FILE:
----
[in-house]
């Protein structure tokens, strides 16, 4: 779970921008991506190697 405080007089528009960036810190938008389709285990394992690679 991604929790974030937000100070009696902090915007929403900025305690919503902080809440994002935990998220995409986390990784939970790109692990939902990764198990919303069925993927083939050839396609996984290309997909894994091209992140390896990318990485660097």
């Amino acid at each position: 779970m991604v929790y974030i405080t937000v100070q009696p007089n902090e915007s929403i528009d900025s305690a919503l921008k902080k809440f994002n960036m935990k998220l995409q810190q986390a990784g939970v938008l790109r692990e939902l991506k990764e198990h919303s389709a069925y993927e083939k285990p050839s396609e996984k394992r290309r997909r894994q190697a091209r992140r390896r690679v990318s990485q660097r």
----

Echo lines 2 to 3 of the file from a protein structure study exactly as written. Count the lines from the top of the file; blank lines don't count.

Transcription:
């Protein structure tokens, strides 16, 4: 779970921008991506190697 405080007089528009960036810190938008389709285990394992690679 991604929790974030937000100070009696902090915007929403900025305690919503902080809440994002935990998220995409986390990784939970790109692990939902990764198990919303069925993927083939050839396609996984290309997909894994091209992140390896990318990485660097």
């Amino acid at each position: 779970m991604v929790y974030i405080t937000v100070q009696p007089n902090e915007s929403i528009d900025s305690a919503l921008k902080k809440f994002n960036m935990k998220l995409q810190q986390a990784g939970v938008l790109r692990e939902l991506k990764e198990h919303s389709a069925y993927e083939k285990p050839s396609e996984k394992r290309r997909r894994q190697a091209r992140r390896r690679v990318s990485q660097r």